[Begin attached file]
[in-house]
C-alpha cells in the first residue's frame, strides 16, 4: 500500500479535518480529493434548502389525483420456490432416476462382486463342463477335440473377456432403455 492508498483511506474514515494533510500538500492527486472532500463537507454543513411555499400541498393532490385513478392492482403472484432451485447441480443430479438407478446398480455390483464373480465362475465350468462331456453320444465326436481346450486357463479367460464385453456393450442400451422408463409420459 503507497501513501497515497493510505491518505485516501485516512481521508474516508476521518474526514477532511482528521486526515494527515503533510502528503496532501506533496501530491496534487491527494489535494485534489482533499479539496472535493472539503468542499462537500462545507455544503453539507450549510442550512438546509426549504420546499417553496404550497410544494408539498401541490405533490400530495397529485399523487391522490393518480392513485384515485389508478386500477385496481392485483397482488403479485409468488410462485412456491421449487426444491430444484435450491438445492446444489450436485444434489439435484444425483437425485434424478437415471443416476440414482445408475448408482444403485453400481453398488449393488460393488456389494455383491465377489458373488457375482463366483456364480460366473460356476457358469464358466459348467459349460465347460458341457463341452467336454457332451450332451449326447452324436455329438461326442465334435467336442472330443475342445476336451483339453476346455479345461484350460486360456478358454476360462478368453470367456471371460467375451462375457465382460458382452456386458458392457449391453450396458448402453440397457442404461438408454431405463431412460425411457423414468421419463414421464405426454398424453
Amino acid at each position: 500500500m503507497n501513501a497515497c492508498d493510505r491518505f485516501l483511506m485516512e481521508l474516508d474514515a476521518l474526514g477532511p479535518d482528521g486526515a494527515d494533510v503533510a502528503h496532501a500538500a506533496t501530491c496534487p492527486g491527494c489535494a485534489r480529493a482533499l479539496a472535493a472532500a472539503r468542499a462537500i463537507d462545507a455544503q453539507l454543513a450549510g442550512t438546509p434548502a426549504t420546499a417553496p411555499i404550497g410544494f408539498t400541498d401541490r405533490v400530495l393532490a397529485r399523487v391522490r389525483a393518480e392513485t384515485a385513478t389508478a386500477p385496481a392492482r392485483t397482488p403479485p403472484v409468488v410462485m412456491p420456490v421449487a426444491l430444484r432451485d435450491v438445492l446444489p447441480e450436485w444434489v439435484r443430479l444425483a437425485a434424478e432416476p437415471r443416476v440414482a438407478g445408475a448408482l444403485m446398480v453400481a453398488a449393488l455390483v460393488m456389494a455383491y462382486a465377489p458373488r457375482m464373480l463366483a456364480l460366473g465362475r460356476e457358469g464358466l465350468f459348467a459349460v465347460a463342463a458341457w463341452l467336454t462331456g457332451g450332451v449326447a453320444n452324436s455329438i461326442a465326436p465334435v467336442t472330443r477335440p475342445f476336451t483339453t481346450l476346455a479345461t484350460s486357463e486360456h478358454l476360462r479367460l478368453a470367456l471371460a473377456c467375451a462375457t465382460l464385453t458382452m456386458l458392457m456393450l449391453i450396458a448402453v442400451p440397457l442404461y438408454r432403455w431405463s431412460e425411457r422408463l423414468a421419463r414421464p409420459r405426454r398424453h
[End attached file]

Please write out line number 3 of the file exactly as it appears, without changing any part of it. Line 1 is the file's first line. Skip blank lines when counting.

Amino acid at each position: 500500500m503507497n501513501a497515497c492508498d493510505r491518505f485516501l483511506m485516512e481521508l474516508d474514515a476521518l474526514g477532511p479535518d482528521g486526515a494527515d494533510v503533510a502528503h496532501a500538500a506533496t501530491c496534487p492527486g491527494c489535494a485534489r480529493a482533499l479539496a472535493a472532500a472539503r468542499a462537500i463537507d462545507a455544503q453539507l454543513a450549510g442550512t438546509p434548502a426549504t420546499a417553496p411555499i404550497g410544494f408539498t400541498d401541490r405533490v400530495l393532490a397529485r399523487v391522490r389525483a393518480e392513485t384515485a385513478t389508478a386500477p385496481a392492482r392485483t397482488p403479485p403472484v409468488v410462485m412456491p420456490v421449487a426444491l430444484r432451485d435450491v438445492l446444489p447441480e450436485w444434489v439435484r443430479l444425483a437425485a434424478e432416476p437415471r443416476v440414482a438407478g445408475a448408482l444403485m446398480v453400481a453398488a449393488l455390483v460393488m456389494a455383491y462382486a465377489p458373488r457375482m464373480l463366483a456364480l460366473g465362475r460356476e457358469g464358466l465350468f459348467a459349460v465347460a463342463a458341457w463341452l467336454t462331456g457332451g450332451v449326447a453320444n452324436s455329438i461326442a465326436p465334435v467336442t472330443r477335440p475342445f476336451t483339453t481346450l476346455a479345461t484350460s486357463e486360456h478358454l476360462r479367460l478368453a470367456l471371460a473377456c467375451a462375457t465382460l464385453t458382452m456386458l458392457m456393450l449391453i450396458a448402453v442400451p440397457l442404461y438408454r432403455w431405463s431412460e425411457r422408463l423414468a421419463r414421464p409420459r405426454r398424453h